Does the presence of significant risk factors affect perioperative outcomes after robot-assisted radical cystectomy?


Khurshid A. Guru, Director, Robotic Surgery, Department of Urologic Oncology, Roswell Park Cancer Institute, Elm & Carlton Streets, Buffalo, NY 14263, USA.



To evaluate the effect of preoperative risk factors on perioperative outcomes up to 3 months after robot-assisted radical cystectomy (RARC), as RC continues to be associated with a high rate of morbidity and mortality.


From 2005 to 2007, 66 consecutive patients had RARC at Roswell Park Cancer Institute. Patient demographics, preoperative risk factors and complications up to 3 months after RARC were reviewed from a prospective quality-assurance database. Patients were stratified into high- and low risk groups based on age, previous abdominal surgery, chronic obstructive pulmonary disease (COPD), body mass index (BMI), Revised Cardiac Risk Index (RCRI) and American Society of Anesthesiologists (ASA) score.


Age, previous abdominal surgery, COPD, BMI, RCRI score and ASA score did not significantly influence complications during or up to 3 months following RARC (P > 0.05). Advanced age was associated with a higher RCRI score (P = 0.014) and an increased likelihood of admission to the Intensive Care Unit (P = 0.007). A higher ASA score was associated with an increased overall hospital stay (P = 0.039). Previous abdominal surgery was associated with more frequent unscheduled postoperative clinic visits (P = 0.014). Operative duration did not significantly influence complication rates (P > 0.05). Fifteen of 62 patients (24%) had a major complication, while 15 (24%) had minor complications within 3 months of surgery. The reoperation rate was 11% and the overall mortality rate was 1.6%.


RARC appears to be well tolerated, independent of comorbid risk factors such as age, BMI, RCRI and ASA score.


(robot-assisted) radical cystectomy


Revised Cardiac Risk Index


American Society of Anesthesiologists


estimated blood loss


Intensive Care Unit


previous abdominal surgery


chronic obstructive pulmonary disease


body mass index.


Radical cystectomy (RC) is associated with a perioperative mortality of 2–4% and a 30% risk of developing at least one complication afterward [1,2]. This is largely because patients with bladder carcinoma are typically elderly with significant comorbidities.

Using receiver operating characteristic curve analysis, Lee et al.[3] found the Revised Cardiac Risk Index (RCRI) to be a better prognostic aid in predicting cardiac complications after RC than previous cardiac risk indices and the American Society of Anesthesiologists (ASA) score. While previous studies examined the association between the ASA score and complications after RC, we used the RCRI score to specifically examine the postoperative cardiac risk.


Using a prospective quality-assurance database, we reviewed 66 consecutive patients who had robot-assisted RC (RARC) at our institution from October 2005 to December 2007. Four patients whose procedures were aborted due to locally advanced inoperable disease were excluded from the study.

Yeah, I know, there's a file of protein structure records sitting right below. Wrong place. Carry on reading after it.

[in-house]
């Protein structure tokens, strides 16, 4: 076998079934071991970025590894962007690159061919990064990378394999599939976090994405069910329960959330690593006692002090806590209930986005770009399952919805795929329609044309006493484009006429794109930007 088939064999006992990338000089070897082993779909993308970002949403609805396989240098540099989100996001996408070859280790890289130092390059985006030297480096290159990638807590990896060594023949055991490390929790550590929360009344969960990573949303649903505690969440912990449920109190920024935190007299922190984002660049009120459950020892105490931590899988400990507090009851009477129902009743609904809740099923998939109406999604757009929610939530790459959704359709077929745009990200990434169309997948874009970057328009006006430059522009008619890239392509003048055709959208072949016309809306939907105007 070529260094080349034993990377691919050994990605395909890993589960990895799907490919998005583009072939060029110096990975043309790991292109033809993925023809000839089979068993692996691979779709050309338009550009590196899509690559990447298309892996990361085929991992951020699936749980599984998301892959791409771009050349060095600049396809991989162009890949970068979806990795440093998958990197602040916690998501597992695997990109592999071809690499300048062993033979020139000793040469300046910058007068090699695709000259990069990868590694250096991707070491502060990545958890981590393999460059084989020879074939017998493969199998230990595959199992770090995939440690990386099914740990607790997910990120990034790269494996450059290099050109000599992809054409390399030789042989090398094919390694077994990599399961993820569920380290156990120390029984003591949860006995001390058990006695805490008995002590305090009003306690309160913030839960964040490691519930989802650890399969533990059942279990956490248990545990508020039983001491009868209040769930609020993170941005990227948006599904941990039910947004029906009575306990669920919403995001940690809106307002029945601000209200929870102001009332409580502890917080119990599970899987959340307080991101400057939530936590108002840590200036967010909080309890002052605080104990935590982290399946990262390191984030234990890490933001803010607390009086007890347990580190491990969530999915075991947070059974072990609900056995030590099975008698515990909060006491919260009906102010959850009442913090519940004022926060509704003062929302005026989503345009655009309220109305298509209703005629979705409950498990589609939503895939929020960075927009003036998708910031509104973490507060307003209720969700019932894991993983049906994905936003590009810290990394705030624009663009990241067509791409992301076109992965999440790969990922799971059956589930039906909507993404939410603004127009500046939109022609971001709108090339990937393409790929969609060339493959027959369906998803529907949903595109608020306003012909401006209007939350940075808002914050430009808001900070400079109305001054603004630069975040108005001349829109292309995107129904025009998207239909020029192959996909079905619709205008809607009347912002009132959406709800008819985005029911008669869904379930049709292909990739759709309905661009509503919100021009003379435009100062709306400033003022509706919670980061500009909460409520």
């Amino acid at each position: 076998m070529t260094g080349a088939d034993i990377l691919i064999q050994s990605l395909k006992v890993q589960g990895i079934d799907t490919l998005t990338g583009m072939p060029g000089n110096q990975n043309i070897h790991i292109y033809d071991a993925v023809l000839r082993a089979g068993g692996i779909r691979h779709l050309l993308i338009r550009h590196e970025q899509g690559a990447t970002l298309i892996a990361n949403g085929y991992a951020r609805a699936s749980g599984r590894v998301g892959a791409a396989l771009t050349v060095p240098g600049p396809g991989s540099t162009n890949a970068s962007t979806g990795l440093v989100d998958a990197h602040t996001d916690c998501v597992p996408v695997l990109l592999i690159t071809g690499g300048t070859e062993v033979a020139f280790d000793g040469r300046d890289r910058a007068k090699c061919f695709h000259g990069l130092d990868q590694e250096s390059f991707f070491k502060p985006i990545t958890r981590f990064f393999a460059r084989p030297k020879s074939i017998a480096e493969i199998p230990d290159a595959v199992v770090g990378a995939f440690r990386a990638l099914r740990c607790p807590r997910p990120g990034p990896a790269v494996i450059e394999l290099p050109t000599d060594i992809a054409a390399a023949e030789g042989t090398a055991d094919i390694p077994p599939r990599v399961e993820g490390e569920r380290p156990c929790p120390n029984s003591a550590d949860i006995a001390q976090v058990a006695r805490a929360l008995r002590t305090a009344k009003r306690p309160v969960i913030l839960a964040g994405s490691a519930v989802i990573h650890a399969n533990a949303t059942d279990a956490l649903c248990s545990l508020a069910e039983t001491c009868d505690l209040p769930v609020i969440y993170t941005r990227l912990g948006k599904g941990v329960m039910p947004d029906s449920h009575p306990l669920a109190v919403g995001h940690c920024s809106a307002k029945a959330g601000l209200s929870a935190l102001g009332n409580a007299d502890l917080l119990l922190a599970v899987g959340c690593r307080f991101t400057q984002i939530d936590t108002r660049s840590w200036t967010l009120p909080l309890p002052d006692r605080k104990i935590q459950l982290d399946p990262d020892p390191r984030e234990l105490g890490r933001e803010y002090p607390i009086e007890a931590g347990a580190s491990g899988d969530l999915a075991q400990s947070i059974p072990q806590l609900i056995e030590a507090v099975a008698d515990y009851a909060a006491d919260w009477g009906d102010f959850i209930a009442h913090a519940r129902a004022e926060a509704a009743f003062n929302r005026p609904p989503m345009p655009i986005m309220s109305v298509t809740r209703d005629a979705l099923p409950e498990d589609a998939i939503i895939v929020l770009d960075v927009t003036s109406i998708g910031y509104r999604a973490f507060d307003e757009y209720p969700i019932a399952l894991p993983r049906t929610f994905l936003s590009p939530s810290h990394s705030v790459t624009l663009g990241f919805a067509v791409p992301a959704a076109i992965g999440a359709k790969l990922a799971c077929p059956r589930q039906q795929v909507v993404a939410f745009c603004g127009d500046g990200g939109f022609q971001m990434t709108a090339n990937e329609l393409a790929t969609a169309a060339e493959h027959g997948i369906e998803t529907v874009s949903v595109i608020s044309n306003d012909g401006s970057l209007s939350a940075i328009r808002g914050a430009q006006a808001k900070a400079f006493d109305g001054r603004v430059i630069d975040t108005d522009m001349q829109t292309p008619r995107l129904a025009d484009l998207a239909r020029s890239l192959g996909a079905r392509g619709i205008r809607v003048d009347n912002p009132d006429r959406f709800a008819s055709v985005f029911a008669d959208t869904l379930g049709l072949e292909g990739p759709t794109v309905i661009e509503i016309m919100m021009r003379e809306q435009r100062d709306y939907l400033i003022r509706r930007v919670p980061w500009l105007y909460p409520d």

Patients were stratified into high- and low risk groups based on the RCRI score. For the purposes of this study, patients were defined as low risk if they had a RCRI score of <2 and high risk if ≥2 (Table 1). The effects of age (<65 vs ≥65 years), ASA score (2 vs 3), body mass index (BMI; ≤28 vs >28 kg/m2) and operative duration (<360 vs ≥360 min) on total complications were also assessed. Complications (major and minor) after RARC were reported for up to 3 months afterward. Univariate analysis was used to determine which preoperative risk factors correlated with the complication rates after RARC. The complications were graded for severity using the Dindo-Clavien system (Table 2) [5]. RARC was performed using the previously reported technique [6]. Estimated blood loss (EBL) was determined by the anaesthesiologist for each patient.

Table 1.  The RCRI
RCRI total score% Risk of major cardiac complication
  1. Each risk factor is assigned 1 point: High-risk surgery, ischaemic heart disease, congestive heart failure, cerebrovascular disease, insulin therapy for diabetes, preoperative serum creatinine level >2.0 g/dL.

Table 2.  Complication grades based on the Dindo-Clavien Classification
GradesOrgan SystemDescriptionN complications
IOtherWound infection treated by opening of the wound at the bedside3
IICardiacAtrial fibrillation1
Myocardial infarction1
RespiratoryPulmonary embolism2
GastrointestinalClostridium difficile colitis2
Major depression requiring hospitalization2
IIIaRenalUreteric stricture1
Acute renal failure3
OtherLabial abscess1
IIIbGastrointestinalBowel obstruction4
RenalUrinary fistula1
 OtherWound dehiscence2
Return to operating room7
IVa NoneNone
V Death1


The mean (range) age of the patients was 67 (36–90) years. Advanced age was associated with both a higher RCRI score and an increased likelihood of Intensive Care Unit (ICU) admission. Accordingly, patients with an RCRI score of 1 had a mean age of 65 years, whereas those with an RCRI score of 2 or 3 had a mean age of 74 years (P = 0.014). Of patients aged <65 years, 44% were admitted to the ICU, vs 63% of patients aged >65 years (P = 0.007). Notaby, 55% of all patients ultimately required an ICU admission, of whom only three stayed for >2 days (Table 3).

Table 3.  Perioperative outcomes with stratification according to RCRI score
Mean (sd)* or n (%) variableRangeRCRI <2RCRI ≥2P